With the hopes of pursuing a degree at the School of Hygiene and Public Health at Johns Hopkins and the ultimate goal of studying maternal and child health, Mrs. Hildreth applied to the University of Maryland’s law school. In 1984, she became part of the first law school class at the university to matriculate a large number of African-American students. Incorporating her love of history she said, “With Brown vs. Board of Education they continued to segregate high school and higher education, so this class was a part of completing the desegregation process.”
In the course of her first year of law school, Mrs. Hildreth discovered that she actually liked it. Upon searching for a job during school she was forced to carry around her one-page resume stating that she had majored in biology, worked in a lab for five years and now wanted to be a lawyer. “The only person who said ‘yes’ was the public defender of Baltimore city,” she said. “They put me over the CINA (Child In Need of Assistance) division and I clerked there for the remainder of law school.”
Mrs. Hildreth went on to graduate in 1988—and because of her great work ethic and willingness to work in a narrow, but nevertheless, important area of law, she was offered a position at the public defender’s office. Immediately after swearing in, she had piles of cases waiting for her. “We must focus on that which we have passion and do it with exhausting excellence,” she advised when reminiscing.
Our first lady is currently a professor at Lipscomb University teaching conflict management where she was previously a student in the same program. When asked how she felt about having to move back to Nashville after her husband accepted the president’s position, she said that she had never left after he departed Meharry for California. “We were forced to have a long distance marriage for four years,” she stated. “But during that time I was able to empathize with mothers in a way that I had not previously. I was able to see what it was like for other families to have to do this and make it work,” she continued.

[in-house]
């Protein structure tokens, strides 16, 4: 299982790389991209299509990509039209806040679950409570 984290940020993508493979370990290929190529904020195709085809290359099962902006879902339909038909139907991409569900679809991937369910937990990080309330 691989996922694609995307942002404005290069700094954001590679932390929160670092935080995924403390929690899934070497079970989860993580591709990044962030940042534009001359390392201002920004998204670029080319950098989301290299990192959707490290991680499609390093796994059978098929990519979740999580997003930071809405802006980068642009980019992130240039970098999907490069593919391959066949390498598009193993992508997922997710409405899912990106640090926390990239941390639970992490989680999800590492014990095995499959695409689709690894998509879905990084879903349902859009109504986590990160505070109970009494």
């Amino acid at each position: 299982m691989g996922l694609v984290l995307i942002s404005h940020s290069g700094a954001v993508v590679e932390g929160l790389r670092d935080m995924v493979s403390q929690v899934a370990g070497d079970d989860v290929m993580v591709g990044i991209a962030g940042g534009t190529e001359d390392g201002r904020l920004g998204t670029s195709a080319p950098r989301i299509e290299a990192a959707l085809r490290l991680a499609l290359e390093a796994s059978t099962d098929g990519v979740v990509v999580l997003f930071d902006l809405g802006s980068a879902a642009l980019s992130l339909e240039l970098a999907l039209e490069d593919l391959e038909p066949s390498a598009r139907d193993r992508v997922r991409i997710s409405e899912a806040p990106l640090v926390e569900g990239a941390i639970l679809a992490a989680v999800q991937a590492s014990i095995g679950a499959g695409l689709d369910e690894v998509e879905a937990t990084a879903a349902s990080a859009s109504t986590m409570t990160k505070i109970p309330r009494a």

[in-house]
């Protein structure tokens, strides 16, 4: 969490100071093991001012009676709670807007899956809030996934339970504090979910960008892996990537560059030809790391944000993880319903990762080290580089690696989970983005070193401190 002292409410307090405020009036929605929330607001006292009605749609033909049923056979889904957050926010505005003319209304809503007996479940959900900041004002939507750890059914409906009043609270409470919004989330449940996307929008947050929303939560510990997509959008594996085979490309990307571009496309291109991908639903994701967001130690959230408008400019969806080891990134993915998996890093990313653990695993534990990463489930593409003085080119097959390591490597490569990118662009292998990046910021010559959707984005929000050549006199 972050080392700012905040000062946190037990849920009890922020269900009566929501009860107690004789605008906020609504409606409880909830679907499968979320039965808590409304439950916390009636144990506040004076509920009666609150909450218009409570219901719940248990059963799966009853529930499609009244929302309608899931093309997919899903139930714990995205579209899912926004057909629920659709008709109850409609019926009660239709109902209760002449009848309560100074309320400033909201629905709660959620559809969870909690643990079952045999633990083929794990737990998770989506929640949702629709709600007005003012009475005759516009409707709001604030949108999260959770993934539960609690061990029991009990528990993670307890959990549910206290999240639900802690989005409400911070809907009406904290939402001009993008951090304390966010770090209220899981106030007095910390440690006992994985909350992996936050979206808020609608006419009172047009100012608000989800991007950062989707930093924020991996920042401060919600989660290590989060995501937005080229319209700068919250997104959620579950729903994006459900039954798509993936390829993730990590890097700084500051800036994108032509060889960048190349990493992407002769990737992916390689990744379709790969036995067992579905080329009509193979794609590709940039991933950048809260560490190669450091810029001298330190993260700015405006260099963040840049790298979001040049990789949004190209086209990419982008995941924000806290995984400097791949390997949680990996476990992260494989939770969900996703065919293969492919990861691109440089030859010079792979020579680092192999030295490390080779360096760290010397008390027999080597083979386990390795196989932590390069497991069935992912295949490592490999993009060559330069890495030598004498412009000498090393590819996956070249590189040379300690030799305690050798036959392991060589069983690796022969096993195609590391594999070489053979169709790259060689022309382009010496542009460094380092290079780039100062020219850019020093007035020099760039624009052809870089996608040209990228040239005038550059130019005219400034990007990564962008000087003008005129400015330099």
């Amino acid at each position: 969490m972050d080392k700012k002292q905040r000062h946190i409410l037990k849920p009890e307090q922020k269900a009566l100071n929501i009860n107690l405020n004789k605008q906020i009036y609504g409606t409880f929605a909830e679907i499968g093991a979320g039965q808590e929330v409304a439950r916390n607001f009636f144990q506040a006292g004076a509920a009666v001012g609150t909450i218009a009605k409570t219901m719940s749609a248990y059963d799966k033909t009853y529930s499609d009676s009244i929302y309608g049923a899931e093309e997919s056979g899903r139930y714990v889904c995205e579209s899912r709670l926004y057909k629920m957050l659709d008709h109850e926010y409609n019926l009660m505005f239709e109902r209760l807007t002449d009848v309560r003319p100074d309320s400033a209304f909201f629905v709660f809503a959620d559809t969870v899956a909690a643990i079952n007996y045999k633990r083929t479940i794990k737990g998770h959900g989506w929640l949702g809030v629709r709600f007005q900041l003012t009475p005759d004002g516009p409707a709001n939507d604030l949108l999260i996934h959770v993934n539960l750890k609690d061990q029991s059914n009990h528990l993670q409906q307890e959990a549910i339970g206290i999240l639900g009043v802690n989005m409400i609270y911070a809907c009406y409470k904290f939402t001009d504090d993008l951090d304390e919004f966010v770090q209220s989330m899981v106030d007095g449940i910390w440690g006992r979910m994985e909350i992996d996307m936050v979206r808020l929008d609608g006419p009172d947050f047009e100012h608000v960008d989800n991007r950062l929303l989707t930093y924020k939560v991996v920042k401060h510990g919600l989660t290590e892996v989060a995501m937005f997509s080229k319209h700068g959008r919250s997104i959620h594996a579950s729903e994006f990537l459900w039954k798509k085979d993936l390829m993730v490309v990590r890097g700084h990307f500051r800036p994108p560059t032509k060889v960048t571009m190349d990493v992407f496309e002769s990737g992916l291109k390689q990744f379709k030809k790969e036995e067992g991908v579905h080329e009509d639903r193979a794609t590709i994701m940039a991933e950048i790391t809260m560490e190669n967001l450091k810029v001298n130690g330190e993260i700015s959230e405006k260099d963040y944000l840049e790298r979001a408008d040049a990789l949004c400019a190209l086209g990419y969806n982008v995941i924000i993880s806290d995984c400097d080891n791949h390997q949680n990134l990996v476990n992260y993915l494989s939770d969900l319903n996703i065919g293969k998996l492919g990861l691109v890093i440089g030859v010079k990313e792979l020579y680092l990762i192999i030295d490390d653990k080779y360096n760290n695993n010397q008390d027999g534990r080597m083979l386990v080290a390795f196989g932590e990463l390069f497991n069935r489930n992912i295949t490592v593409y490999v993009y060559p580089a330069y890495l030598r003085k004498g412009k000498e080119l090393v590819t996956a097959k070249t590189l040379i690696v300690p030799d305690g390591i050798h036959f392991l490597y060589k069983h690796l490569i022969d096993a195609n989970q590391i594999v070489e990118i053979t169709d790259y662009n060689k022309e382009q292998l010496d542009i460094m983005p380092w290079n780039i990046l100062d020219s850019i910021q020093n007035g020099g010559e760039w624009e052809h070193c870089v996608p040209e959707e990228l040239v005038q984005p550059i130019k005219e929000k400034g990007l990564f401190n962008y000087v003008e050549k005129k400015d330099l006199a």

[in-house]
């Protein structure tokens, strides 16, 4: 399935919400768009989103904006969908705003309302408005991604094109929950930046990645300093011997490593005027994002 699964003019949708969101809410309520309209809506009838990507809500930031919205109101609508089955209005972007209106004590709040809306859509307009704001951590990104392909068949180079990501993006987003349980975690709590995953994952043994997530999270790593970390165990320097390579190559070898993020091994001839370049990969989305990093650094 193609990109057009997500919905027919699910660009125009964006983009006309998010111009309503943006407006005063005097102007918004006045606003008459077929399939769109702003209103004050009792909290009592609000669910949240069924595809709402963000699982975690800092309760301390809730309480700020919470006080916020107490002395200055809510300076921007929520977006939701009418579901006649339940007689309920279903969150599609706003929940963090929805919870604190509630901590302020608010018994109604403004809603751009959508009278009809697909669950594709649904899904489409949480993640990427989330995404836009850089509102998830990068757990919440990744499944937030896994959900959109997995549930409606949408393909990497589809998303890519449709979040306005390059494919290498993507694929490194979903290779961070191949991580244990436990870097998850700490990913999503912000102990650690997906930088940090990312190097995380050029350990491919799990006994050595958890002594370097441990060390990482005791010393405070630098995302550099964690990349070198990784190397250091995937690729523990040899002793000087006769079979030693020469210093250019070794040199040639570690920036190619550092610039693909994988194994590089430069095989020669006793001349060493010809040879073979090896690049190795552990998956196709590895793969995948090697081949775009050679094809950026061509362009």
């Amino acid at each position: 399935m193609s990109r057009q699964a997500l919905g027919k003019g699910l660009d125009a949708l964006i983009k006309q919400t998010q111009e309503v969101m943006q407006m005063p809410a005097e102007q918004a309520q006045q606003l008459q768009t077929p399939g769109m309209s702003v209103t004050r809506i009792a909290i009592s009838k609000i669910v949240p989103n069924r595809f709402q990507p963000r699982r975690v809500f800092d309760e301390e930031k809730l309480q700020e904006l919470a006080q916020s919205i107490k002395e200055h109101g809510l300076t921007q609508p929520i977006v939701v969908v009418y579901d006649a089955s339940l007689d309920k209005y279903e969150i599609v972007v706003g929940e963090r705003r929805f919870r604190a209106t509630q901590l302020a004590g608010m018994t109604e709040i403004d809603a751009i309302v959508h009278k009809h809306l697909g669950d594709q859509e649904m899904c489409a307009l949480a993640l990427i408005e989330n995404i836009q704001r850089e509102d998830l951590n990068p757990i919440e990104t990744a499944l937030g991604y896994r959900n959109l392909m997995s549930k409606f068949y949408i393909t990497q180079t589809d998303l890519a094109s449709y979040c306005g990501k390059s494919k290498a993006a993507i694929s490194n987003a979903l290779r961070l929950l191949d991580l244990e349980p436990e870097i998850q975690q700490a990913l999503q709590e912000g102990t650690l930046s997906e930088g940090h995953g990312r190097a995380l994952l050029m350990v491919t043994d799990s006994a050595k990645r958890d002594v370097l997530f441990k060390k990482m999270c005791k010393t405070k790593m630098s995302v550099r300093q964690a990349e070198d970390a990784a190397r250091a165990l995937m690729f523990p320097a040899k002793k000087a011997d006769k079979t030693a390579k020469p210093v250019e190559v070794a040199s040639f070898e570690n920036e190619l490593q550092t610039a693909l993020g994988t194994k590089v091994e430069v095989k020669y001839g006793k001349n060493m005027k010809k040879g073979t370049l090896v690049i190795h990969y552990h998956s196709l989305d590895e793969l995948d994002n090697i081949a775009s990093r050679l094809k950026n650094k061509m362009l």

When asked how she deals with the pressure of being a professor, first lady and public figure, she said that she may work long and non-traditional hours, but the minute she gets home she has released everything and work is not the focus. Her hobby, knitting, is also a stress reliever that helps to ease the day’s worries.
In addition to assisting in fulfilling her husband’s goals for Meharry, she also hopes that, by her presence and practice, women of her generation begin to institutionalize a way to be easily accessible. “I want to figure out a way to have couch hours and it will be known that at a certain time on a certain day I will be findable,” she said.
Lastly, Mrs. Hildreth wants all Meharry students, whom she affectionately calls her babies, to know and understand that we are not just training to become doctors, dentists and researchers. We must realize that our purpose is bigger than ourselves, she said, and in some cases the things we want to do may not have been invented yet.
“If your goal is a value, then you have great freedom and flexibility to adapt to the different ways in which that value is manifested and addressed,” she continued. “However, if your goal is to a particular process, when that process is no longer needed, neither are you.”